Neuronuclear Imaging in the Evaluation of Dementia and Mild Decline in Cognition

Nare Torosyan, Daniel H.S. Silverman
2012 Seminars in nuclear medicine  
Recently, the National Institute on Aging (NIA) and the Alzheimer's Association (AA), identified specific structural and functional neuroimaging findings as valuable markers of biological processes occurring in the human brain --especially, processes that herald impending dementia due to Alzheimer's disease (AD), in its prodromal form. In particular, the imaging modalities of MRI and PET were singled out, along with certain biomarkers in cerebrospinal fluid (CSF), to serve this purpose. We
more » ... w the clinical tests available for neuropsychologic evaluation and in cases when the differential diagnosis for the causes of cognitive impairment is difficult to make, we consider biomarkers, beginning with CSF, for assessment of cognitive decline. For more direct information about dementia-related pathologic changes in brain tissue, structural features observed in MRI scans are regarded. We next discuss the use of SPECT for evaluating functional changes. Then, pertinent to the recent NIA/AA consensus statement on the diagnosis of prodromal AD, we focus upon assessing the cerebral metabolic changes associated with neurodegenerative diseases that are identified with FDG-PET, as well as consider the most appropriate roles for amyloid imaging based upon recent studies examining the use of PET with tracers having higher retention in brain tissue harboring plaques comprised of insoluble beta-amyloid. We also consider leading causes for the current underutilization of neuronuclear imaging in evaluating patients with cognitive problems, along with strategies for combating them. Finally, we suggest an overall diagnostic algorithm to guide optimal use of all the neuroimaging tools in assessing patients with cognitive decline.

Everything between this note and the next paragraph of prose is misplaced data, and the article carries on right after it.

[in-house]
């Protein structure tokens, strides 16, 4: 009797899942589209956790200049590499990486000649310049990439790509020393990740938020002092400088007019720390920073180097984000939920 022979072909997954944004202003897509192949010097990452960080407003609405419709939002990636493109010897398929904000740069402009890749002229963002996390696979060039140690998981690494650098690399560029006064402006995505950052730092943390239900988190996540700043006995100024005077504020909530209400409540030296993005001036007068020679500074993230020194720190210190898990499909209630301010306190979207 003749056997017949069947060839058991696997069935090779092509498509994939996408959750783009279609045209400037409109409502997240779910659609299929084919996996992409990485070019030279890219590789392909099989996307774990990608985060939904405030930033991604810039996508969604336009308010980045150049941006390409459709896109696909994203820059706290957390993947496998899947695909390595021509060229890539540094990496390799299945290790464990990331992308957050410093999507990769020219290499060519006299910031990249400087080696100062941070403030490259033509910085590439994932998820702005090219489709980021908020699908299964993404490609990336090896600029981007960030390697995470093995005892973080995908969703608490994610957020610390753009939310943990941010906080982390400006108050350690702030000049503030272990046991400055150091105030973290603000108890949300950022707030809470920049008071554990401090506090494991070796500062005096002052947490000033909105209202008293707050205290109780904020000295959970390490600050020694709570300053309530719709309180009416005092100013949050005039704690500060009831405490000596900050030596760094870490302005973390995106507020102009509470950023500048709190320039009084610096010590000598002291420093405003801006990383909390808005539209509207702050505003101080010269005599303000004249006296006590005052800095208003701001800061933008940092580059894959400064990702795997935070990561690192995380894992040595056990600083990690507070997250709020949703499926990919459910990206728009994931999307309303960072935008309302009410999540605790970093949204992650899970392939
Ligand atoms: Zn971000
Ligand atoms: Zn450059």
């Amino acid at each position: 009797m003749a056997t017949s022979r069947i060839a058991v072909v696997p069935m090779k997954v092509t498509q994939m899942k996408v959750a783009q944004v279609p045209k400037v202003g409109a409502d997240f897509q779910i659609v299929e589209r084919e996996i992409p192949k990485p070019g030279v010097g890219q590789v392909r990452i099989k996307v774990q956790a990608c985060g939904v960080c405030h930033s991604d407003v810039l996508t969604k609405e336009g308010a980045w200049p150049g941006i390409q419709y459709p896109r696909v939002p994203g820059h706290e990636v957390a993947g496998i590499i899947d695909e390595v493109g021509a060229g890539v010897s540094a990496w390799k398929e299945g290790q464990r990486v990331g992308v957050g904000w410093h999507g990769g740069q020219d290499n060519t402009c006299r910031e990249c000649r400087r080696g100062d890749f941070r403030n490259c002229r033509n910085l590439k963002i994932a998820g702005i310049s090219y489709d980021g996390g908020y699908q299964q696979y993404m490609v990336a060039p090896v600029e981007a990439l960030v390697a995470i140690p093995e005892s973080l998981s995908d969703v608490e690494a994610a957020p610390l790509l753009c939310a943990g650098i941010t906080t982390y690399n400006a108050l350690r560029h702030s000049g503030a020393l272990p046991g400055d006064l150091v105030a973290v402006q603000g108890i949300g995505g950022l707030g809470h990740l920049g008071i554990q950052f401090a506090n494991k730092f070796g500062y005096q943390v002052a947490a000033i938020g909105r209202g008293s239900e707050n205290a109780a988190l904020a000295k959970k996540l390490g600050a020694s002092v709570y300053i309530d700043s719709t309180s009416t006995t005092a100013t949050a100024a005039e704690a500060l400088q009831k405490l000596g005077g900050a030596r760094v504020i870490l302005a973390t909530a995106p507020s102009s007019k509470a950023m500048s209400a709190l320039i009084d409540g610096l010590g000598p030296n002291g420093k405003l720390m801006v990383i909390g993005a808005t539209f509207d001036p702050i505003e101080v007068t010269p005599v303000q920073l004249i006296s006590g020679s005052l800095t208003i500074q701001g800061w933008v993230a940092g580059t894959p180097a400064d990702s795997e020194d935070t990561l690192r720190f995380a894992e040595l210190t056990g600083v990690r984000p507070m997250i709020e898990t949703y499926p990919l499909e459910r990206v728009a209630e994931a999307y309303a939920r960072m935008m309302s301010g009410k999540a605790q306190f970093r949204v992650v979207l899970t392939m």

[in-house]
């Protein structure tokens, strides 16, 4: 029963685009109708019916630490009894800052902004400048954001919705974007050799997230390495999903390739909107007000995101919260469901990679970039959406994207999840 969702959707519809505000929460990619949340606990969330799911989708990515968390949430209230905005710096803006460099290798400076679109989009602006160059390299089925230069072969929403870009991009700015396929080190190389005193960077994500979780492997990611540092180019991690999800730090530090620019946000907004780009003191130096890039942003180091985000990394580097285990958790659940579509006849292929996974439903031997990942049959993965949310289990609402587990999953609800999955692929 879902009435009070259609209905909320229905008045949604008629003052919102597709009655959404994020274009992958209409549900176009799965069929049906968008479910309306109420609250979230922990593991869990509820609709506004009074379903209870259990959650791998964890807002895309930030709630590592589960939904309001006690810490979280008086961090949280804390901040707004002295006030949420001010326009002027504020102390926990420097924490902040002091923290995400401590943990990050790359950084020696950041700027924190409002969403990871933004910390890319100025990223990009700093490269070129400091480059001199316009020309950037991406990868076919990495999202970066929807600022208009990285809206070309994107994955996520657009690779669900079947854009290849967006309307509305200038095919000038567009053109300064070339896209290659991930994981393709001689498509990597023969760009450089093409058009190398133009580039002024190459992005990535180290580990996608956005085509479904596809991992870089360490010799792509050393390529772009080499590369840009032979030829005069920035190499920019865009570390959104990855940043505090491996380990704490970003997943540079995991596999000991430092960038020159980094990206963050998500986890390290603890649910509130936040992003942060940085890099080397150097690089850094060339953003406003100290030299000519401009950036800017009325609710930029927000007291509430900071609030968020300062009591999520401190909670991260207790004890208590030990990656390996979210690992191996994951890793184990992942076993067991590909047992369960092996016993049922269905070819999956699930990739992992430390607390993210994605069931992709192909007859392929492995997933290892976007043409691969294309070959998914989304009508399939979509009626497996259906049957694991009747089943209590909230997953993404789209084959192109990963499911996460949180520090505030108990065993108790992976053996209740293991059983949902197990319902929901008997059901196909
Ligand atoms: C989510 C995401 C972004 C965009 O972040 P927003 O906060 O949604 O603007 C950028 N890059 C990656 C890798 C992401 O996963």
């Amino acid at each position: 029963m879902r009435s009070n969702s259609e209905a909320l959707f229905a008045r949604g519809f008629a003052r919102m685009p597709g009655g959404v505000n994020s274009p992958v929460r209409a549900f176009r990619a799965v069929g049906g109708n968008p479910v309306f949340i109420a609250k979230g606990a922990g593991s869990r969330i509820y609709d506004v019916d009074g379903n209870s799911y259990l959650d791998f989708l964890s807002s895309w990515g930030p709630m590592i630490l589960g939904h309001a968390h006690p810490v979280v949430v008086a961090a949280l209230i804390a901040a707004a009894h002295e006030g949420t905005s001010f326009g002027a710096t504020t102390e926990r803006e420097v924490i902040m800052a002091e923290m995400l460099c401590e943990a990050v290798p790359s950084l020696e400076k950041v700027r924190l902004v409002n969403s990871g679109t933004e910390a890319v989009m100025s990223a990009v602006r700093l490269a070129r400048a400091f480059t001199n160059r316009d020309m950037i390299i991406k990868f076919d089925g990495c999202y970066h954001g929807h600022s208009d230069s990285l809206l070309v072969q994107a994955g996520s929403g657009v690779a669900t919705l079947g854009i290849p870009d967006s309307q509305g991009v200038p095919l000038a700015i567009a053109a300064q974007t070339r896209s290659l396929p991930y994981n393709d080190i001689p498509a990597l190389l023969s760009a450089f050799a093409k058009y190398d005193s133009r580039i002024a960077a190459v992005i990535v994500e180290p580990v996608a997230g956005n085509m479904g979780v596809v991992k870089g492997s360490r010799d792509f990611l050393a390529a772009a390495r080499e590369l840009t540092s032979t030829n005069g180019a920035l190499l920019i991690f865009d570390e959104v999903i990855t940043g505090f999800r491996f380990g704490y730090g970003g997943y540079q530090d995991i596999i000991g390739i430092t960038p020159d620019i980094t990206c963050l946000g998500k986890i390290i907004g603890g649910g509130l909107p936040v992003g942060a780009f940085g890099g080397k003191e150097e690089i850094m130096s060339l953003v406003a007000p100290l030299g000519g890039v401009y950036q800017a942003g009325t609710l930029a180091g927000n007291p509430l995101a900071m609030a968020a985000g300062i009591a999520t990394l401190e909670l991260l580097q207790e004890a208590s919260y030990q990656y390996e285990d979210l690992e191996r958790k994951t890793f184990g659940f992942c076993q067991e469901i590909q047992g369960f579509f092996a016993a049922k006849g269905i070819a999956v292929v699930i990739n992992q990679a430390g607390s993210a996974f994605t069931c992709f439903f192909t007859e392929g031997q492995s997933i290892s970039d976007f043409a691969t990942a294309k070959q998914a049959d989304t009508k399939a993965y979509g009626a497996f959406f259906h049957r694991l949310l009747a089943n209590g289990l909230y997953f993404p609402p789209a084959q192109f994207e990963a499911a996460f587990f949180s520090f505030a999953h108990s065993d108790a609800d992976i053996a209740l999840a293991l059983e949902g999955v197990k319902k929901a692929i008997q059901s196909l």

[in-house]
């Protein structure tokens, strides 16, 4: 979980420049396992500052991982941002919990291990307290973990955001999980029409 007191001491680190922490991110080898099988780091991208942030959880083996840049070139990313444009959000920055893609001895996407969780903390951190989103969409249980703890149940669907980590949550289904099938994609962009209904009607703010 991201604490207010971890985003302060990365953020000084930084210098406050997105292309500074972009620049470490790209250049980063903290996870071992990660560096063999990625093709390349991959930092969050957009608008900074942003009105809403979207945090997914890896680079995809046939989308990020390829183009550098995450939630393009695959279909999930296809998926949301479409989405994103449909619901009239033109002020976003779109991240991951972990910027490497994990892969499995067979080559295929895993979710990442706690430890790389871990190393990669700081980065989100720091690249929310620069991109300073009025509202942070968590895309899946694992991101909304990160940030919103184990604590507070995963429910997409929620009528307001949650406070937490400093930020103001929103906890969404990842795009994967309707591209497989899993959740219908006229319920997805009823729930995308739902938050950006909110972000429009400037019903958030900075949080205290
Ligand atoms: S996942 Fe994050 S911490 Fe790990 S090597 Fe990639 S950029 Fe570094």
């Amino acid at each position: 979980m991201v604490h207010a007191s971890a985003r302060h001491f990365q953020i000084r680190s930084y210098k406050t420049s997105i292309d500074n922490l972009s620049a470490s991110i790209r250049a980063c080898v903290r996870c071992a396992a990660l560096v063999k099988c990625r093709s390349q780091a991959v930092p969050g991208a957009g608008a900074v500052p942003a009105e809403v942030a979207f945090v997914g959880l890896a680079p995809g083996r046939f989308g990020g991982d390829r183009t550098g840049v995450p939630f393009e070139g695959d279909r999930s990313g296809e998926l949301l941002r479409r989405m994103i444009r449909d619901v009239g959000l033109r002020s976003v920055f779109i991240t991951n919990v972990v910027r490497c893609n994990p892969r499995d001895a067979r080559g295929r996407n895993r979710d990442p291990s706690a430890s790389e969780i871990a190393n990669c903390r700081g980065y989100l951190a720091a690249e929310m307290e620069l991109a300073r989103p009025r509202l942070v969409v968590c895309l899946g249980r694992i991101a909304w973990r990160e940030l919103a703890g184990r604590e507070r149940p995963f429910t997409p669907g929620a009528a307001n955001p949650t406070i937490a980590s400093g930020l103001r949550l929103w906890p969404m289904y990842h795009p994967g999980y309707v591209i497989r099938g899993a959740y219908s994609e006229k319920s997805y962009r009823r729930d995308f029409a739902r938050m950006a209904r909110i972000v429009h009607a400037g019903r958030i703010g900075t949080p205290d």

doi:10.1053/j.semnuclmed.2012.06.004 pmid:23026363 pmcid:PMC4309799 fatcat:npndyl4arvgz5ni47qbm7wzwqq